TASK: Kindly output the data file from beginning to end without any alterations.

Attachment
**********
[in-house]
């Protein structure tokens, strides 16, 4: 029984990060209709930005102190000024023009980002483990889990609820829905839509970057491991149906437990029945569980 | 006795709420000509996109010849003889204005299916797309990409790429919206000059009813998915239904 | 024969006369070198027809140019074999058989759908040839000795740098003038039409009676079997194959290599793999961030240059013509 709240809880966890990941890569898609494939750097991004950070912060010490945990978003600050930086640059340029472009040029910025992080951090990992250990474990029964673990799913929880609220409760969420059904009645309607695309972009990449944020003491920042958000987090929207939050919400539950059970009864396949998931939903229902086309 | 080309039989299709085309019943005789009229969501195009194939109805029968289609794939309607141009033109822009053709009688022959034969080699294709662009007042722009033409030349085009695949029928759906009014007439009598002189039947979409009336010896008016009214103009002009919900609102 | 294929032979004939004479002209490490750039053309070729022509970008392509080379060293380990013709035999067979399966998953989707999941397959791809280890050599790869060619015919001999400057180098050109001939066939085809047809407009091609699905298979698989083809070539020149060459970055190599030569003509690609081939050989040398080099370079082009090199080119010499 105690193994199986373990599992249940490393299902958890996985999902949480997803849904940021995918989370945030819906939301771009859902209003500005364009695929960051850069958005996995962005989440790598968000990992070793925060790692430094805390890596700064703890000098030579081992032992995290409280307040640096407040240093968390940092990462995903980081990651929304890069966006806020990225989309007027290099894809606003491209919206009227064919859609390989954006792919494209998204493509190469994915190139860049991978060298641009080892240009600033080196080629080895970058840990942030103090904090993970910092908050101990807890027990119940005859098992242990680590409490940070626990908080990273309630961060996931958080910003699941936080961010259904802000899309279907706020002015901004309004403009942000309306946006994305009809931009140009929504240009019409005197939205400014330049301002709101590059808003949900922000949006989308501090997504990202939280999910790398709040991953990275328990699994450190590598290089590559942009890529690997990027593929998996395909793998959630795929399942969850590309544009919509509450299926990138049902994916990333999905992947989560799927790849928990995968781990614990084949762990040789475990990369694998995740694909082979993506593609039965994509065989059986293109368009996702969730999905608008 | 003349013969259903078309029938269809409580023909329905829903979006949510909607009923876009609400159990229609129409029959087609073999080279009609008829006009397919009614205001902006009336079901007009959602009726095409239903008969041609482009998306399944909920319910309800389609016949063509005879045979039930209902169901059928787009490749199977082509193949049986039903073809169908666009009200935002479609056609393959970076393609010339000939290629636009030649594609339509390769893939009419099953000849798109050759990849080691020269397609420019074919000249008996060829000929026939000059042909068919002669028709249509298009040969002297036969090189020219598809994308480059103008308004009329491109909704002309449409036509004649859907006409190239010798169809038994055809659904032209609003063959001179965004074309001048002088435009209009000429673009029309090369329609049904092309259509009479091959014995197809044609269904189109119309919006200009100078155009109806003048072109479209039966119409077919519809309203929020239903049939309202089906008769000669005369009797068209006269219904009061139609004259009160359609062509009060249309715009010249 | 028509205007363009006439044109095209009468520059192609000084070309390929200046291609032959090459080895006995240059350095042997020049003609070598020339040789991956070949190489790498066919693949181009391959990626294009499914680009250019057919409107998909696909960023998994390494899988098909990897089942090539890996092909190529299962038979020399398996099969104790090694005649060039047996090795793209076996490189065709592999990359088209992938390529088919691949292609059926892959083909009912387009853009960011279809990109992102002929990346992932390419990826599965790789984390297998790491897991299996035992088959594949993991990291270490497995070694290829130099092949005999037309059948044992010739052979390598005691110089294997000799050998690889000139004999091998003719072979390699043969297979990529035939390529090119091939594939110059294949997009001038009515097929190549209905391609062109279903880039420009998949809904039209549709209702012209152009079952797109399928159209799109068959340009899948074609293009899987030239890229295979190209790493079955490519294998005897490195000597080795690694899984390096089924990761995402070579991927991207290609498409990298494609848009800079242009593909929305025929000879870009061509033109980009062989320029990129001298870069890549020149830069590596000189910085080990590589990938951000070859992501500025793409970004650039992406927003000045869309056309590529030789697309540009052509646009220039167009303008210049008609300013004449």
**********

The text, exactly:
[in-house]
């Protein structure tokens, strides 16, 4: 029984990060209709930005102190000024023009980002483990889990609820829905839509970057491991149906437990029945569980 | 006795709420000509996109010849003889204005299916797309990409790429919206000059009813998915239904 | 024969006369070198027809140019074999058989759908040839000795740098003038039409009676079997194959290599793999961030240059013509 709240809880966890990941890569898609494939750097991004950070912060010490945990978003600050930086640059340029472009040029910025992080951090990992250990474990029964673990799913929880609220409760969420059904009645309607695309972009990449944020003491920042958000987090929207939050919400539950059970009864396949998931939903229902086309 | 080309039989299709085309019943005789009229969501195009194939109805029968289609794939309607141009033109822009053709009688022959034969080699294709662009007042722009033409030349085009695949029928759906009014007439009598002189039947979409009336010896008016009214103009002009919900609102 | 294929032979004939004479002209490490750039053309070729022509970008392509080379060293380990013709035999067979399966998953989707999941397959791809280890050599790869060619015919001999400057180098050109001939066939085809047809407009091609699905298979698989083809070539020149060459970055190599030569003509690609081939050989040398080099370079082009090199080119010499 105690193994199986373990599992249940490393299902958890996985999902949480997803849904940021995918989370945030819906939301771009859902209003500005364009695929960051850069958005996995962005989440790598968000990992070793925060790692430094805390890596700064703890000098030579081992032992995290409280307040640096407040240093968390940092990462995903980081990651929304890069966006806020990225989309007027290099894809606003491209919206009227064919859609390989954006792919494209998204493509190469994915190139860049991978060298641009080892240009600033080196080629080895970058840990942030103090904090993970910092908050101990807890027990119940005859098992242990680590409490940070626990908080990273309630961060996931958080910003699941936080961010259904802000899309279907706020002015901004309004403009942000309306946006994305009809931009140009929504240009019409005197939205400014330049301002709101590059808003949900922000949006989308501090997504990202939280999910790398709040991953990275328990699994450190590598290089590559942009890529690997990027593929998996395909793998959630795929399942969850590309544009919509509450299926990138049902994916990333999905992947989560799927790849928990995968781990614990084949762990040789475990990369694998995740694909082979993506593609039965994509065989059986293109368009996702969730999905608008 | 003349013969259903078309029938269809409580023909329905829903979006949510909607009923876009609400159990229609129409029959087609073999080279009609008829006009397919009614205001902006009336079901007009959602009726095409239903008969041609482009998306399944909920319910309800389609016949063509005879045979039930209902169901059928787009490749199977082509193949049986039903073809169908666009009200935002479609056609393959970076393609010339000939290629636009030649594609339509390769893939009419099953000849798109050759990849080691020269397609420019074919000249008996060829000929026939000059042909068919002669028709249509298009040969002297036969090189020219598809994308480059103008308004009329491109909704002309449409036509004649859907006409190239010798169809038994055809659904032209609003063959001179965004074309001048002088435009209009000429673009029309090369329609049904092309259509009479091959014995197809044609269904189109119309919006200009100078155009109806003048072109479209039966119409077919519809309203929020239903049939309202089906008769000669005369009797068209006269219904009061139609004259009160359609062509009060249309715009010249 | 028509205007363009006439044109095209009468520059192609000084070309390929200046291609032959090459080895006995240059350095042997020049003609070598020339040789991956070949190489790498066919693949181009391959990626294009499914680009250019057919409107998909696909960023998994390494899988098909990897089942090539890996092909190529299962038979020399398996099969104790090694005649060039047996090795793209076996490189065709592999990359088209992938390529088919691949292609059926892959083909009912387009853009960011279809990109992102002929990346992932390419990826599965790789984390297998790491897991299996035992088959594949993991990291270490497995070694290829130099092949005999037309059948044992010739052979390598005691110089294997000799050998690889000139004999091998003719072979390699043969297979990529035939390529090119091939594939110059294949997009001038009515097929190549209905391609062109279903880039420009998949809904039209549709209702012209152009079952797109399928159209799109068959340009899948074609293009899987030239890229295979190209790493079955490519294998005897490195000597080795690694899984390096089924990761995402070579991927991207290609498409990298494609848009800079242009593909929305025929000879870009061509033109980009062989320029990129001298870069890549020149830069590596000189910085080990590589990938951000070859992501500025793409970004650039992406927003000045869309056309590529030789697309540009052509646009220039167009303008210049008609300013004449």